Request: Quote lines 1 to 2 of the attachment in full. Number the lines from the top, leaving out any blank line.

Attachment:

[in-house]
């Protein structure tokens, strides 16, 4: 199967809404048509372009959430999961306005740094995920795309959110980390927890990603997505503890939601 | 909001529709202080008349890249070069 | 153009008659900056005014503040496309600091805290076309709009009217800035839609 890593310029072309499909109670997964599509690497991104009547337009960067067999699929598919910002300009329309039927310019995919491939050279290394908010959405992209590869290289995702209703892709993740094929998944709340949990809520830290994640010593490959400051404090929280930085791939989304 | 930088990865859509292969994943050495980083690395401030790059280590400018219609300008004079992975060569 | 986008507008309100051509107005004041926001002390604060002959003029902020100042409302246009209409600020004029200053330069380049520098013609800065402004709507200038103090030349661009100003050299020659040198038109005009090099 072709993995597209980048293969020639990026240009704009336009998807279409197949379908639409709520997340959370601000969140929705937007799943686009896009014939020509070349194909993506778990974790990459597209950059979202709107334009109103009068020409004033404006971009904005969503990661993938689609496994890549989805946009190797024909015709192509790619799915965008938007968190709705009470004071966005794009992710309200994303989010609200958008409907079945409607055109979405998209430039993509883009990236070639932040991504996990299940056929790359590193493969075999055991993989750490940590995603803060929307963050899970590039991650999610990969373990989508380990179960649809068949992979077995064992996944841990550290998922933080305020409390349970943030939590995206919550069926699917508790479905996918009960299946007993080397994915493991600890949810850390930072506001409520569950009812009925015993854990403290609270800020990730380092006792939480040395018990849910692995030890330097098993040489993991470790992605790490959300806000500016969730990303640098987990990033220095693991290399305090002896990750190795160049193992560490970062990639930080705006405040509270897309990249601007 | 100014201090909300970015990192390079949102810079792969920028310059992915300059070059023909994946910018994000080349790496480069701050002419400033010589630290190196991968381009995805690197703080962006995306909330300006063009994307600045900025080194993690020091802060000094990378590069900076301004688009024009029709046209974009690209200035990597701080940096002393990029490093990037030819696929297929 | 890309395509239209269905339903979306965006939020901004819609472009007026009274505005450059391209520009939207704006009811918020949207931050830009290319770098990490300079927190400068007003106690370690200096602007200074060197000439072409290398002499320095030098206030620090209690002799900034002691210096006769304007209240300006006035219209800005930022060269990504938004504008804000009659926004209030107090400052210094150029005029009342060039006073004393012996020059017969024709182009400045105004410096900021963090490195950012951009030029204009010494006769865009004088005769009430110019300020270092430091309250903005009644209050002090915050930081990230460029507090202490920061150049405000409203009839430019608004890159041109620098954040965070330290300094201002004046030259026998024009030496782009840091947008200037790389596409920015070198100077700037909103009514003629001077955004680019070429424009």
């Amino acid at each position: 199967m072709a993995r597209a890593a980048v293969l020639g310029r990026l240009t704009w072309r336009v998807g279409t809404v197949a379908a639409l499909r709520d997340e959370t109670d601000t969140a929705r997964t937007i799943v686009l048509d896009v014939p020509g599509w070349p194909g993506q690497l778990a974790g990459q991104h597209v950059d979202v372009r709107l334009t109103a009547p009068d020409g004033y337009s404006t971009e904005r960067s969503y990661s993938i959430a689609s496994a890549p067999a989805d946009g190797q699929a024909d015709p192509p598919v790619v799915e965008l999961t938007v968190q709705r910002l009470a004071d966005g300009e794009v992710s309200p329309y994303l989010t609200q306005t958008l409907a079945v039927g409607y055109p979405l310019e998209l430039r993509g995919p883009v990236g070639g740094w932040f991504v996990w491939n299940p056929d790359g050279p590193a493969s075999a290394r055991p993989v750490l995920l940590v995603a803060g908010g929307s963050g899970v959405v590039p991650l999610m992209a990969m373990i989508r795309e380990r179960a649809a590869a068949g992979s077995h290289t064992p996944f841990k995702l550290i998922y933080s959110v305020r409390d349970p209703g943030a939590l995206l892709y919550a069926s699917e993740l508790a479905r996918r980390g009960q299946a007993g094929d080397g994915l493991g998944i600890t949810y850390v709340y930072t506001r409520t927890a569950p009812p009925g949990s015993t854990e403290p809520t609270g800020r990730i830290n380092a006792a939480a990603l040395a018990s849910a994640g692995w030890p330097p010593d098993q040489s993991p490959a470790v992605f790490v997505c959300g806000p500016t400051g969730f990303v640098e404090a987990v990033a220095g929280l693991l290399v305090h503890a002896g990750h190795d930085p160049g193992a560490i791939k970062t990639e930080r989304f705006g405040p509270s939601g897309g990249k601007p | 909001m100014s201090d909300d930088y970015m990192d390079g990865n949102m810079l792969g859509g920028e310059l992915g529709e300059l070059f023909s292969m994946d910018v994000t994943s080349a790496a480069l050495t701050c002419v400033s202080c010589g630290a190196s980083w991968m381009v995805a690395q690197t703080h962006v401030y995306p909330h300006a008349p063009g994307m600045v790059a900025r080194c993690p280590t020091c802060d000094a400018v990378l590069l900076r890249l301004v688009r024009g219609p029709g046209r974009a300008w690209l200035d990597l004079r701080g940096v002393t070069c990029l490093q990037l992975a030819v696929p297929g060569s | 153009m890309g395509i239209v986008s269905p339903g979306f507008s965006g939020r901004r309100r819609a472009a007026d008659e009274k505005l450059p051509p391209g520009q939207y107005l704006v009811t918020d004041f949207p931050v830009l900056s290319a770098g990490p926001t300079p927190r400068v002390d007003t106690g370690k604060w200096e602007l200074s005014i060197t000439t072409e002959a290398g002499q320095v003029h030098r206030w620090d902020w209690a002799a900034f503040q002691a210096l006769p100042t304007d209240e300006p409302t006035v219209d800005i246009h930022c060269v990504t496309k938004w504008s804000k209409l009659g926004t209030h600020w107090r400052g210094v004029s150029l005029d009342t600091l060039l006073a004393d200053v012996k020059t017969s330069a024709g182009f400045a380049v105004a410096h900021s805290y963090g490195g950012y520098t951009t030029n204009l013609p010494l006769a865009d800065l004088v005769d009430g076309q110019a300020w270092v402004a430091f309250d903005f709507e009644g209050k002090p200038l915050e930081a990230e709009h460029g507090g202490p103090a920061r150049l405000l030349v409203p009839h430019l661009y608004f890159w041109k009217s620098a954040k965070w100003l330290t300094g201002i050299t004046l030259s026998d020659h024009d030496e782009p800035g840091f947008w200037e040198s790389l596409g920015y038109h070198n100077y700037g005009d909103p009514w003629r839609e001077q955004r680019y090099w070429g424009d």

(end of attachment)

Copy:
[in-house]
């Protein structure tokens, strides 16, 4: 199967809404048509372009959430999961306005740094995920795309959110980390927890990603997505503890939601 | 909001529709202080008349890249070069 | 153009008659900056005014503040496309600091805290076309709009009217800035839609 890593310029072309499909109670997964599509690497991104009547337009960067067999699929598919910002300009329309039927310019995919491939050279290394908010959405992209590869290289995702209703892709993740094929998944709340949990809520830290994640010593490959400051404090929280930085791939989304 | 930088990865859509292969994943050495980083690395401030790059280590400018219609300008004079992975060569 | 986008507008309100051509107005004041926001002390604060002959003029902020100042409302246009209409600020004029200053330069380049520098013609800065402004709507200038103090030349661009100003050299020659040198038109005009090099 072709993995597209980048293969020639990026240009704009336009998807279409197949379908639409709520997340959370601000969140929705937007799943686009896009014939020509070349194909993506778990974790990459597209950059979202709107334009109103009068020409004033404006971009904005969503990661993938689609496994890549989805946009190797024909015709192509790619799915965008938007968190709705009470004071966005794009992710309200994303989010609200958008409907079945409607055109979405998209430039993509883009990236070639932040991504996990299940056929790359590193493969075999055991993989750490940590995603803060929307963050899970590039991650999610990969373990989508380990179960649809068949992979077995064992996944841990550290998922933080305020409390349970943030939590995206919550069926699917508790479905996918009960299946007993080397994915493991600890949810850390930072506001409520569950009812009925015993854990403290609270800020990730380092006792939480040395018990849910692995030890330097098993040489993991470790992605790490959300806000500016969730990303640098987990990033220095693991290399305090002896990750190795160049193992560490970062990639930080705006405040509270897309990249601007 | 100014201090909300970015990192390079949102810079792969920028310059992915300059070059023909994946910018994000080349790496480069701050002419400033010589630290190196991968381009995805690197703080962006995306909330300006063009994307600045900025080194993690020091802060000094990378590069900076301004688009024009029709046209974009690209200035990597701080940096002393990029490093990037030819696929297929 | 890309395509239209269905339903979306965006939020901004819609472009007026009274505005450059391209520009939207704006009811918020949207931050830009290319770098990490300079927190400068007003106690370690200096602007200074060197000439072409290398002499320095030098206030620090209690002799900034002691210096006769304007209240300006006035219209800005930022060269990504938004504008804000009659926004209030107090400052210094150029005029009342060039006073004393012996020059017969024709182009400045105004410096900021963090490195950012951009030029204009010494006769865009004088005769009430110019300020270092430091309250903005009644209050002090915050930081990230460029507090202490920061150049405000409203009839430019608004890159041109620098954040965070330290300094201002004046030259026998024009030496782009840091947008200037790389596409920015070198100077700037909103009514003629001077955004680019070429424009």